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See GivingDNA in action alongside your peers in fundraising. Tour the Platform on 5/26/21 @ 12pm CDT.

Your powerhouse board members are likely leaders in their organizations, community and churches. These are exactly the people you need to make your organization a success! Most of their time each day is spent in meetings, making decisions and discussing problems . . . and by the time they come to your board meeting, they may be drained.

5 Simple Ways to Instantly Improve Your Next Board Meeting

Do your board members a favor: Shake up your board meeting format to energize your members and help them engage for the good of your organization. Here are five ways you can change your next meeting:

  1. Take a 5-minute break to call donors to thank them for their gifts. Your donors perceive your board to be the highest form of leadership and authority and your organization. At every board meeting, take a five-minute thank-a-thon break and give each board member a handful of donors to call. Be sure to list gift amounts and any background information that will help your board members connect with the donor. Include a few sample lines of what to say in the call. Then sit back and let the magic happen! Not only will this make your board members feel the joy of fundraising and dramatically increase their connection to donors, but this also has an overwhelmingly positive impact on donor retention.
  2. Include a short personal testimony from a client or have staff person describe a day in on the front lines. Hearing a personal story of how your organization made a difference recently fuels your board members’ passion for the cause and gives them a toolkit of powerful stories from the front lines to share on fundraising visits.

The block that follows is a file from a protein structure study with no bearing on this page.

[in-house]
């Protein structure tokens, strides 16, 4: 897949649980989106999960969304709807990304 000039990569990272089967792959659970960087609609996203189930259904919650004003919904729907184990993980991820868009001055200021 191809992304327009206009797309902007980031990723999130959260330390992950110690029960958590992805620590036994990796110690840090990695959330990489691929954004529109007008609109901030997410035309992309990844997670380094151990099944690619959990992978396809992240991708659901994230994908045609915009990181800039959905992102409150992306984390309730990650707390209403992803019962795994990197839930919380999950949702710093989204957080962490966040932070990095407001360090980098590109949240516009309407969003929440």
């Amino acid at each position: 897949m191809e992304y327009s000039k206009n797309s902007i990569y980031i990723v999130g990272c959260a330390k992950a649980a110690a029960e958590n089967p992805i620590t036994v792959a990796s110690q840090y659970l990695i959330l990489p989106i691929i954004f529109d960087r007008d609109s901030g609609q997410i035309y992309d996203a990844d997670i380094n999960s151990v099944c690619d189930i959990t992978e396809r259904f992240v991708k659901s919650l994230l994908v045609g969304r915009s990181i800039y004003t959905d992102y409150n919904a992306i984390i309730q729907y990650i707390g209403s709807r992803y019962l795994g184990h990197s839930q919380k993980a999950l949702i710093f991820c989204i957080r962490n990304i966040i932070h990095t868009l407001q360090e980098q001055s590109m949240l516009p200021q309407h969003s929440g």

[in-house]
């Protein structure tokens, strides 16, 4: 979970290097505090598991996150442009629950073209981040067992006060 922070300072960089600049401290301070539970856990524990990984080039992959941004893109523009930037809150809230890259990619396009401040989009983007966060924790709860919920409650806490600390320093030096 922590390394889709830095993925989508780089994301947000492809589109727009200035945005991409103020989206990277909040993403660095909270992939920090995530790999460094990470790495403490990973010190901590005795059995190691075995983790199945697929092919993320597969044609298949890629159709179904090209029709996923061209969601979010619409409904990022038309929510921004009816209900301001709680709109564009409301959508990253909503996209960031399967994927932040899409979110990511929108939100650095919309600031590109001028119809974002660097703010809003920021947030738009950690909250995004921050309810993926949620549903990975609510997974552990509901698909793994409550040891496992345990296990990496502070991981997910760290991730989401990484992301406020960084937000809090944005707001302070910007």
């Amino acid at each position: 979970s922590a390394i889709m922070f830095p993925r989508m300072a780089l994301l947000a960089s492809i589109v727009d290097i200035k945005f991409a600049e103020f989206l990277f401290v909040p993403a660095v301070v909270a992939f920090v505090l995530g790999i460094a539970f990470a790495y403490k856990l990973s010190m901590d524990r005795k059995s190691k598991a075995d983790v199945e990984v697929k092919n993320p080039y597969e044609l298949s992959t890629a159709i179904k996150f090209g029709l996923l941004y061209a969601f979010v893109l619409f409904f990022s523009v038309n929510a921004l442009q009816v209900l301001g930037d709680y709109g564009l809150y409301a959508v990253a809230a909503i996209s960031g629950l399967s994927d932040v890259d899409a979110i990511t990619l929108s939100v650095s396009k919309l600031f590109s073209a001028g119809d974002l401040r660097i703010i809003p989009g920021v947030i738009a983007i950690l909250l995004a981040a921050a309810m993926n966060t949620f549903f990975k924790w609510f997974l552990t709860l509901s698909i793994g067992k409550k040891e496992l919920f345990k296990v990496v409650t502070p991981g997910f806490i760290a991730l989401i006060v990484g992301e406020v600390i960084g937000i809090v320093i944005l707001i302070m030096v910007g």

3. Have a board member describe the mission and why it’s meaningful to them. This reconnects your board members with why they are serving and inspires everyone in the room. Encourage your board members to share an accomplishment they’re proud of.This is a great way to spotlight their engagement with your organization and let them do the talking.
  4. Throw out Robert’s Rules of Order. Your board is not a parliament. Don’t be afraid to have simple voting when you need to and ditch the formalities. Create agendas driven by goals and outcomes. Board members get tired of the same old committee reports, motions and votes. Change it up to be outcome driven.
  5. Make time for strategic conversations. Plan a board retreat for extended time to tackle an interesting item you’ve wanted to explore. Split board members into small groups or pairs to tackle the problems and report their findings.

By implementing these ideas, you’ll freshen up your typical board meeting. Your members will appreciate the new approach. The effectiveness of their efforts will multiply for the good of your mission and those you serve.